Common furniture beetle (Anobium punctatum)

The common furniture beetle (also known as the woodworm beetle) belongs to the Anobiidae family, a group of insects which includes some of the most dangerous timber pests.

Economically speaking, the beetle that does the most damage in this family is the common furniture beetle. It attacks almost all wood types, though furniture and other wooden objects, like banisters, panelling, floor boards or skirting boards are particularly at risk.

How does it look like?

The common furniture beetle is dark brown or black and 3to 4 mm long. In the final stage, the larvae are 4 to 6 mm long and 1 to 2 mm thick. They are cream coloured and have three pairs of short legs at the head end.

How does it attack the wood?

The real wood destroyers are the larvae of the common furniture beetle. During their 2 – 3 year development phase, they gnaw frass galleries into the wood that are loosely filled with bore dust and faecal residues. Small piles of bore dust are sure signs of active infestation.

At the end of the development phase, the larvae pupate and the beetles hatch in the months between April and August. To emerge from the wood, they gnaw exit holes in the surface layer of about 1 – 2 mm in diameter.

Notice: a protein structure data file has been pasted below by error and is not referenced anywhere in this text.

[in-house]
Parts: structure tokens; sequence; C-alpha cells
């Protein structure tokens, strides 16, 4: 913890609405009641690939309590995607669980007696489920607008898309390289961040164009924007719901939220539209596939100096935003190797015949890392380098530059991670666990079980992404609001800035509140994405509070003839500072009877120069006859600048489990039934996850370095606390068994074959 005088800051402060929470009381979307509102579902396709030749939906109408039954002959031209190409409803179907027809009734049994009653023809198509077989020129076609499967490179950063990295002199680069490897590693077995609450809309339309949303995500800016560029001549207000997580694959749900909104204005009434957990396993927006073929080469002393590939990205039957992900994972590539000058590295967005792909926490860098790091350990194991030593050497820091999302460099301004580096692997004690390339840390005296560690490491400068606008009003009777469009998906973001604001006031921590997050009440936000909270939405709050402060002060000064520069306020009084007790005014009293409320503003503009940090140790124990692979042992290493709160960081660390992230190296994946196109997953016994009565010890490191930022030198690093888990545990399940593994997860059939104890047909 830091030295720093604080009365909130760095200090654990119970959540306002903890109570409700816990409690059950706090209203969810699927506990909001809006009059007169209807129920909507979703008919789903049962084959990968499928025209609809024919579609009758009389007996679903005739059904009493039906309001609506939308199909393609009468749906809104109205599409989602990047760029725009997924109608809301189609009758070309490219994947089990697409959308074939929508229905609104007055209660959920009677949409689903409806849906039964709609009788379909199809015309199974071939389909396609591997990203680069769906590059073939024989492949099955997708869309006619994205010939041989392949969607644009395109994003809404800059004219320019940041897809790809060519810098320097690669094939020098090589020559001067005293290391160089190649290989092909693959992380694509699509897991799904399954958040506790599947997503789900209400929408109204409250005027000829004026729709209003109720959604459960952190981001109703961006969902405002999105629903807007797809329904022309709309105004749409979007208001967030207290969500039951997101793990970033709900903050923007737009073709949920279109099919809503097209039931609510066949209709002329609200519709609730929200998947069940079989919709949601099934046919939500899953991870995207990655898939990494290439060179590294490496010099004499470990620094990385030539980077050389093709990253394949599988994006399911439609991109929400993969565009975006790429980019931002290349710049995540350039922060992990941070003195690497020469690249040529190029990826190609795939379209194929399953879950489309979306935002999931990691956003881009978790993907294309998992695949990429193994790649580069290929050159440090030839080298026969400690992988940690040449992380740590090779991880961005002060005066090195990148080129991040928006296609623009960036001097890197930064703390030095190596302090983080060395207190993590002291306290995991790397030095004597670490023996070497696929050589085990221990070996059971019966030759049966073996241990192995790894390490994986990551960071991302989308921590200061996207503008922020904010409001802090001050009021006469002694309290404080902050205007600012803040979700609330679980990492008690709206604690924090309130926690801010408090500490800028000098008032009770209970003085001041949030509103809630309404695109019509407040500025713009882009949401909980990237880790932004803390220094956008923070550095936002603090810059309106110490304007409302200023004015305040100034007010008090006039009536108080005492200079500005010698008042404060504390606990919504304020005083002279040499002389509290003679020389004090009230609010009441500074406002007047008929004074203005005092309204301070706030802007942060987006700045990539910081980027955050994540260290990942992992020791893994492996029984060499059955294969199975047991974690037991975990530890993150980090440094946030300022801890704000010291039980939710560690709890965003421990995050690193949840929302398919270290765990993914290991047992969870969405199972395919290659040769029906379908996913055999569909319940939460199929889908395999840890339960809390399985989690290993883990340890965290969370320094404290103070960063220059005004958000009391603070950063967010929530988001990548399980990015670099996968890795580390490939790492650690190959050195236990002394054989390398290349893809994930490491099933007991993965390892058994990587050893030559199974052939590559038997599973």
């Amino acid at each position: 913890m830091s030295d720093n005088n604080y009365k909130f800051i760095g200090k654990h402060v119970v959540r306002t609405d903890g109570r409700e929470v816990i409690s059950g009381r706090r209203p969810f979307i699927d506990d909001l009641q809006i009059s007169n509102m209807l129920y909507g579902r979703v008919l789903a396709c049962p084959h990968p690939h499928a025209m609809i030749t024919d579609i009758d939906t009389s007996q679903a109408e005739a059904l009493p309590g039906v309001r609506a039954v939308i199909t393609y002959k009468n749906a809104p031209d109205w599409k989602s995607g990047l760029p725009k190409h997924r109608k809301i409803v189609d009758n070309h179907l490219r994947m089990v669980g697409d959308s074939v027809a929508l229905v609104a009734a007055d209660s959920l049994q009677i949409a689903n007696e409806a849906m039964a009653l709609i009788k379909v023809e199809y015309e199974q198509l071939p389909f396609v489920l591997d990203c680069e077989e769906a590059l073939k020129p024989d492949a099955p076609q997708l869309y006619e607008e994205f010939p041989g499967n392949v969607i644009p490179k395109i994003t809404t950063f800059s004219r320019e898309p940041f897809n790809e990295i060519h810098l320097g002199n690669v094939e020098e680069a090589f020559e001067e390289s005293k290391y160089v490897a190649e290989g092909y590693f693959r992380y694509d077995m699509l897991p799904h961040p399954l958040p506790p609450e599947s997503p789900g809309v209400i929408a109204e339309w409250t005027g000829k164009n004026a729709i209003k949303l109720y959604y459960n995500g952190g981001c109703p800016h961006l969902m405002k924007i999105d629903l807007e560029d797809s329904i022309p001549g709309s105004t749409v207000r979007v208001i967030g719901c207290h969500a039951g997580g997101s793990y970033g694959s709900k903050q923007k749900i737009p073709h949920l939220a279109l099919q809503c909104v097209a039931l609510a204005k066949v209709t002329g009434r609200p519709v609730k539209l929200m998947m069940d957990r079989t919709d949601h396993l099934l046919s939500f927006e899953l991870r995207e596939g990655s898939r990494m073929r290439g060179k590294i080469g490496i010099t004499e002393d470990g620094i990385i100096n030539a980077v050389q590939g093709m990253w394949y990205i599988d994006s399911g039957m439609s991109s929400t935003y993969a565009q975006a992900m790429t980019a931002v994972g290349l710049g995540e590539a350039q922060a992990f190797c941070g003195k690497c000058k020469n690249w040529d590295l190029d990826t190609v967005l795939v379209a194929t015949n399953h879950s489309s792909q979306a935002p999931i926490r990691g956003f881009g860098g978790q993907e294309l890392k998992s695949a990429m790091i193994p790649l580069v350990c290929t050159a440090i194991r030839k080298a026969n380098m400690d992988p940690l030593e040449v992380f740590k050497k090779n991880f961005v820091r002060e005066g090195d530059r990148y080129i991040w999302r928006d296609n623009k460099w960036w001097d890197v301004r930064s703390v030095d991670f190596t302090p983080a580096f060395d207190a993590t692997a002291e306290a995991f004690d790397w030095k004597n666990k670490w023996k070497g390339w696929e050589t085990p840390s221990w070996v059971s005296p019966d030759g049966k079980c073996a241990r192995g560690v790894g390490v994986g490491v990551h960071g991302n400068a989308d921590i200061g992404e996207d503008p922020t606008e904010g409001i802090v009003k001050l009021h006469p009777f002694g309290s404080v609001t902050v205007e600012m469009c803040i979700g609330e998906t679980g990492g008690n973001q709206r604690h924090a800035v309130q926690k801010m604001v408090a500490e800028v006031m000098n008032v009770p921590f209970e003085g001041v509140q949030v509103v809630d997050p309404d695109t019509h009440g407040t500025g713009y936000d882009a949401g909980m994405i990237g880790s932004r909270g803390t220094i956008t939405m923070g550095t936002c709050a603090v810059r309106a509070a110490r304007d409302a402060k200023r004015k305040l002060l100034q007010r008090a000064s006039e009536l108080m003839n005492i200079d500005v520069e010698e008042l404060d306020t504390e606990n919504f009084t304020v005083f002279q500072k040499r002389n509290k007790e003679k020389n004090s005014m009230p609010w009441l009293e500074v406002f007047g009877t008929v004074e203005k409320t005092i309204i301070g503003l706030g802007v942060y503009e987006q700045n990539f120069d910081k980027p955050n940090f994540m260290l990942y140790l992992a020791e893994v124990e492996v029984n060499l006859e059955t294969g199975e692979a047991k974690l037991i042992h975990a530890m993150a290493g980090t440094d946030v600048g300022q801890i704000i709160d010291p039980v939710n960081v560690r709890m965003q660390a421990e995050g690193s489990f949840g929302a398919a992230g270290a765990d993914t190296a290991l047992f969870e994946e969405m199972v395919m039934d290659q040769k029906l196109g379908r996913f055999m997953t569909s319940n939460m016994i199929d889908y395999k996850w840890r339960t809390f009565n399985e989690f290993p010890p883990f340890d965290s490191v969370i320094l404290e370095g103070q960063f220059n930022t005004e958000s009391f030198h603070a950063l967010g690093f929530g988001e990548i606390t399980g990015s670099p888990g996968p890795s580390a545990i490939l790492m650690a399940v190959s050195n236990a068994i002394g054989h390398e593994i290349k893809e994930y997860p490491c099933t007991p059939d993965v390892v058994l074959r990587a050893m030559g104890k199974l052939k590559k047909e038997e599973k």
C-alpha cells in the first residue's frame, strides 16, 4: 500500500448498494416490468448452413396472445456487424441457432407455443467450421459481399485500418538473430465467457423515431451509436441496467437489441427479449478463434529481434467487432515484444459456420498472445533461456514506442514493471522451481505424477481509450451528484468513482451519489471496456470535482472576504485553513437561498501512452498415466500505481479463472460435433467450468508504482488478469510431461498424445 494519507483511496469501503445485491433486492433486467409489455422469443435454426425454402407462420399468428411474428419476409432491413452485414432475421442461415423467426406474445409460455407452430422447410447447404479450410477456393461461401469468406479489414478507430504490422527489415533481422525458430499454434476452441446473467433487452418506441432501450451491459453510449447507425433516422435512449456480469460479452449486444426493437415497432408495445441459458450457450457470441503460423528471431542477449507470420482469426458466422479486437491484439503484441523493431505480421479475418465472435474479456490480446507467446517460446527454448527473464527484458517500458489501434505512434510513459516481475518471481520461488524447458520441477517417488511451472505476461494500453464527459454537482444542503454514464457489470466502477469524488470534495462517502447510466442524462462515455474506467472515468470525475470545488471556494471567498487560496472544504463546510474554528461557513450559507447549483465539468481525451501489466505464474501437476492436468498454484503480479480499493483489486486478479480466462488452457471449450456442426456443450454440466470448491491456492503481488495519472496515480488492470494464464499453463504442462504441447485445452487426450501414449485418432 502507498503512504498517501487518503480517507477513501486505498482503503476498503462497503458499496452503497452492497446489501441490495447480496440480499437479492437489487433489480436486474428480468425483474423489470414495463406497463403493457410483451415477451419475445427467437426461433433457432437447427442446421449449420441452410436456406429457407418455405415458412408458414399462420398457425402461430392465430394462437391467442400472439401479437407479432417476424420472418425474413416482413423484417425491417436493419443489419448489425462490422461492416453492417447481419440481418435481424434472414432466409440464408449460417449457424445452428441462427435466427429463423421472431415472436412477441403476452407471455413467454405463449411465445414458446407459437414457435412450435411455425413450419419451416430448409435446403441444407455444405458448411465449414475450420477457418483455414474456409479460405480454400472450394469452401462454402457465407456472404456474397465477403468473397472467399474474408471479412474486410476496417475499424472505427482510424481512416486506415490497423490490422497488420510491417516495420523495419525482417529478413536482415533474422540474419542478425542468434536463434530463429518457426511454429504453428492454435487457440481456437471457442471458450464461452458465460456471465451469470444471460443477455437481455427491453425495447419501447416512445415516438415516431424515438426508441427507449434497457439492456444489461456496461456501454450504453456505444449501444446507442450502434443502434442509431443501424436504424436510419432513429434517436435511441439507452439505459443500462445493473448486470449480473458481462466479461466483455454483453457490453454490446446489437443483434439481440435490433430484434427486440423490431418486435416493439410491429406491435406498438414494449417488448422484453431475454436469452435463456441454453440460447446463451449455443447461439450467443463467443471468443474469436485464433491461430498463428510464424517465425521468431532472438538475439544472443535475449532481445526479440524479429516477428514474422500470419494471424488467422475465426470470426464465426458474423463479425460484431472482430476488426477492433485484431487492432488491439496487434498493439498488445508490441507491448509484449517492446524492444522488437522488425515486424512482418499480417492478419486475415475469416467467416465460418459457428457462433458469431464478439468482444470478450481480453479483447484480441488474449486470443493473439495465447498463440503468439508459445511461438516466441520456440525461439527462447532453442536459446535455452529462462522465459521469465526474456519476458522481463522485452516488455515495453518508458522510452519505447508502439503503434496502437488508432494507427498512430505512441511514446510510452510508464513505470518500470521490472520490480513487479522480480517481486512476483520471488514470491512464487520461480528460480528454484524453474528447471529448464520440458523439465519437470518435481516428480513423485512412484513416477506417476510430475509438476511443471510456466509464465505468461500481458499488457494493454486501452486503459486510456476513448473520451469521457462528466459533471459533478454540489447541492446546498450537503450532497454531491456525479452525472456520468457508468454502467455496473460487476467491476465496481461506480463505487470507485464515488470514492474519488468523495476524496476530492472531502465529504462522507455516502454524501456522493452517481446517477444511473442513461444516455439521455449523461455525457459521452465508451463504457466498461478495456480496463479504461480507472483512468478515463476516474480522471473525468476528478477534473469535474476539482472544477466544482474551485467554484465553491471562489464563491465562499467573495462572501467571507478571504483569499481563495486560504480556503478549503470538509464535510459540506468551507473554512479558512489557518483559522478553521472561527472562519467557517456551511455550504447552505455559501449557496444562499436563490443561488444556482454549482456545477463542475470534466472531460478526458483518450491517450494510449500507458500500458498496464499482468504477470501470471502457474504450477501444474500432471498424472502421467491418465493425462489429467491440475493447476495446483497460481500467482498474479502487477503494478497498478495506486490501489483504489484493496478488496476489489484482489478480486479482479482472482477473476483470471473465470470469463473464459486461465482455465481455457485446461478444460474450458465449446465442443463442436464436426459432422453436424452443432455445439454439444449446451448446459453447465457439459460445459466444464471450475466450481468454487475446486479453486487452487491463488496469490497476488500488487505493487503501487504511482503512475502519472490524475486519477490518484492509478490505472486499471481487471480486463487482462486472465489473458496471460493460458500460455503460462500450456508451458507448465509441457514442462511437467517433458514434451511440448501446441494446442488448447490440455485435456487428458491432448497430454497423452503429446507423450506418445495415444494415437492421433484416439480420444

The adult beetles only live for a few weeks and eat no food in this time. After mating, the females lay their eggs in wood cracks or in old exit holes. After approximately two weeks, the larvae hatch and bore their way into the wood.

What damage can they do?

Although the diameter of the frass galleries is relatively small, extensive and long-lasting infestation by common furniture beetles can lead to the complete destruction of wooden objects. This is due largely to the beetle’s tendency to lay its eggs in the same place on already infested wood. The larvae develop particularly well in damp wood, making objects in cellars or damp ground floor rooms much more vulnerable than those in heated rooms.

How can infestation be remedied?

Infestation by the common furniture beetle is treated by soaking or injecting the wood with effective curative preservatives, which also achieves a certain level of protection against renewed attack.

Heat treatment and fumigation are also possible treatment methods, though their lack of any protection against renewed infestation makes subsequent preventive treatment with an appropriate wood preservative necessary.